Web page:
Weightless: getting open LPWAN standards right before deployment
- Sigfox and LoRa don't have the unlicensed LPWAN market to themselves
- Weightless was early into the game but has taken a strict open standards approach
- It claims that in comms, 'open' always wins in the end
While LoRa and Sigfox now seem to be making the running in IoT in the unlicensed LPWAN (low powered wide area network) field, there are other contenders. Cambridge-based Weightless sprang into being in 2011, and took an ‘open standards first’ approach to the then emerging sector.
As we all know standards take time to bang into place and the Weightless SIG (special interest group) has spent the last few years playing tortoise to its competitors’ hares. While the hares have been out working with customers, putting in the first networks and generally making themselves visible, Weightless (as it tells it) has been refining its technology and working to overcome the shortcomings of first generation LPWAN technology.
Now the group hopes this approach might be starting to pay off with the announcement from its lead vendor, Ibiik, that it has launched hardware and SDKs (software development kits) for the “highly anticipated” Weightless-P standard.
Essentially, Weightless says it’s spent time getting things right so as to be able to offer real advantages over both alternative LPWAN technologies and the cellular based technologies, including NB-IoT.
It name-checks adaptive data rates, adaptive transmit power, scheduled uplink/downlink, and an ability to page over-the-air firmware upgrades through multicast. It says these features translate to real world benefits, including higher network capacity, superior QoS, better security and higher network performance.
It also points out that Weightless can operate in both sub-1GHz licence exempt and in licensed, and that the Weightless SIG is a non-profit global standards organisation.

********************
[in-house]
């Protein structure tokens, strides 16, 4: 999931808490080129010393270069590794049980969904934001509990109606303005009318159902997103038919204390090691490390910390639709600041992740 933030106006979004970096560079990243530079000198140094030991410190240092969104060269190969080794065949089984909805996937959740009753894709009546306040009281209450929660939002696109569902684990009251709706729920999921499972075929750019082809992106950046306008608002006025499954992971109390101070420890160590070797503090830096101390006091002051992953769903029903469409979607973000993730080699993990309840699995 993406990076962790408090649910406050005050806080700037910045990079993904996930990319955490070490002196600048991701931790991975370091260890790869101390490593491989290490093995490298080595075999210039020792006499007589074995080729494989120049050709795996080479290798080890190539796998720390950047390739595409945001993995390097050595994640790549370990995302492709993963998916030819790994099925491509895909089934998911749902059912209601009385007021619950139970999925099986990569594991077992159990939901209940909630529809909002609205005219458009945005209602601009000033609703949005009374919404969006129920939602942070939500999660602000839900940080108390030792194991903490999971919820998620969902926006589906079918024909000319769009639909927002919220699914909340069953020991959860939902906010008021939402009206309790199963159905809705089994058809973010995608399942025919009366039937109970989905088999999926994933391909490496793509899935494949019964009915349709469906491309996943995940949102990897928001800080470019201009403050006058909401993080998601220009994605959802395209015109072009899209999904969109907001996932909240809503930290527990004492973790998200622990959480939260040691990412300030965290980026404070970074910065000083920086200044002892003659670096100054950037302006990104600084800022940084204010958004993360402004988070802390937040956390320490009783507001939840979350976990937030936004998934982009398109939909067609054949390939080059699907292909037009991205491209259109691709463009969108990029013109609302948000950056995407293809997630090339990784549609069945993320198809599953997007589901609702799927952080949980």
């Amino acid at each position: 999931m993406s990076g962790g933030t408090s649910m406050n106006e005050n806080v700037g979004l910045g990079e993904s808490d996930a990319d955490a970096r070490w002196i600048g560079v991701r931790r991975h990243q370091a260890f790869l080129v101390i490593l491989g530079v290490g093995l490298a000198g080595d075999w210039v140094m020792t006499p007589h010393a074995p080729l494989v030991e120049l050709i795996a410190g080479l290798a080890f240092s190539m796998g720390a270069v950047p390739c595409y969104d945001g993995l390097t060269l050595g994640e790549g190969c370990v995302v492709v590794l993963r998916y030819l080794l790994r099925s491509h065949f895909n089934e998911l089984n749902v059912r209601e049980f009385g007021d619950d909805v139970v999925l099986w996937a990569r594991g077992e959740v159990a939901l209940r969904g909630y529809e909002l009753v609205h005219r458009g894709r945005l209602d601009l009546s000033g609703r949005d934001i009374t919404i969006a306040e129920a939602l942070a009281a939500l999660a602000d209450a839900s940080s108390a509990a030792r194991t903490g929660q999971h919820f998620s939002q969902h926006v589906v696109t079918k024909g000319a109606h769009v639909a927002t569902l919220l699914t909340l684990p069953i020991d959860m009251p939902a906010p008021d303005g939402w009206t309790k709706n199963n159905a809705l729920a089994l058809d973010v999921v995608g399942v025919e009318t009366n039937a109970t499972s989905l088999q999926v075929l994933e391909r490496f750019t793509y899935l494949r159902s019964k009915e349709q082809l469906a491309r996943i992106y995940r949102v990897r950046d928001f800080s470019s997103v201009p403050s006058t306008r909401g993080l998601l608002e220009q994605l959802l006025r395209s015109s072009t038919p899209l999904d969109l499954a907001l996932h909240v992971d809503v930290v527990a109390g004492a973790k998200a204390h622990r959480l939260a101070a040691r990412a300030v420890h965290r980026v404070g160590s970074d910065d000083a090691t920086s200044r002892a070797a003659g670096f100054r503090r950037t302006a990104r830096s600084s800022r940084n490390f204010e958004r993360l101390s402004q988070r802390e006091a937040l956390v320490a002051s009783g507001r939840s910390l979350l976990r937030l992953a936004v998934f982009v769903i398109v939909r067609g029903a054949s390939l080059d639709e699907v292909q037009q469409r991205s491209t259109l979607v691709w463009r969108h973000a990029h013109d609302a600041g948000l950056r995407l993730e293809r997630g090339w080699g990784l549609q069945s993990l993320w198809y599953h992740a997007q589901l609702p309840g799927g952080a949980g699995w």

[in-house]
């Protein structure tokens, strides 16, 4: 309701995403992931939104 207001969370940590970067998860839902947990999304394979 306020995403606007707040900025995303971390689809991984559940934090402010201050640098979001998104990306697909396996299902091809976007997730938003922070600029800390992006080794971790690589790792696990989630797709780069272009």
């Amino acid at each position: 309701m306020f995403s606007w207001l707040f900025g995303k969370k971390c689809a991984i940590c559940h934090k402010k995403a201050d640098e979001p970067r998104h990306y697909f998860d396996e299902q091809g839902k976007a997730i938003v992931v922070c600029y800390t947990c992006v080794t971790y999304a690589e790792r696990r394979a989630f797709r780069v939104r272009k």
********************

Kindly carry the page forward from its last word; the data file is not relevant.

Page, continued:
Most of all Weightless adherents believe comms history teaches that, given time, standard technologies always win out over proprietary ones and Weightless’ competitors - while having ‘open’ protocols at the MAC layer - tend to be proprietary down at the chip level.
This matters in comms because both vendors and service providers have traditionally been anxious to avoid being locked in to a particular technology or set of technologies.
“For instance, while LoRa is making the MAC layer open, you still need to get your hands on the necessary proprietary chips,” says Weightless CEO, William Webb. “They could turn their hardware into an open standard but there’s no sign of that happening yet. And, yes, in the long term someone might be able to retro-engineer and build their own LoRa chip to provide some second sourcing, but I would be staggered if Semtech (which owns the underlying chip technology for LoRaWAN) hadn’t patented things adequately.”
I suggest that the difference might be that IoT network technologies owe more to the IT environment than the telecoms environment and in IT, proprietary technology at chip level is at least tolerated as it’s seen as providing a spur to ongoing innovation by the IP owner - take the position of Intel’s X86 technology in virtualization, for instance. Also, when markets are huge enough to provide adequate scale, you can have competing proprietary players in the same niche, reducing the lock-in factor.
William agrees that this might play a part, but he still thinks that strong open standards will triumph in the end.
“If you’ve got different people buying the two ends of a system, then you need standards between them.” Ultimately, he says, if there’s going to be a second (unlicensed) IoT ecosystem to match cellular IoT, then logic dictates it will be based on open standards - just as WiFi standards exist in contra-distinction to cellular standards.
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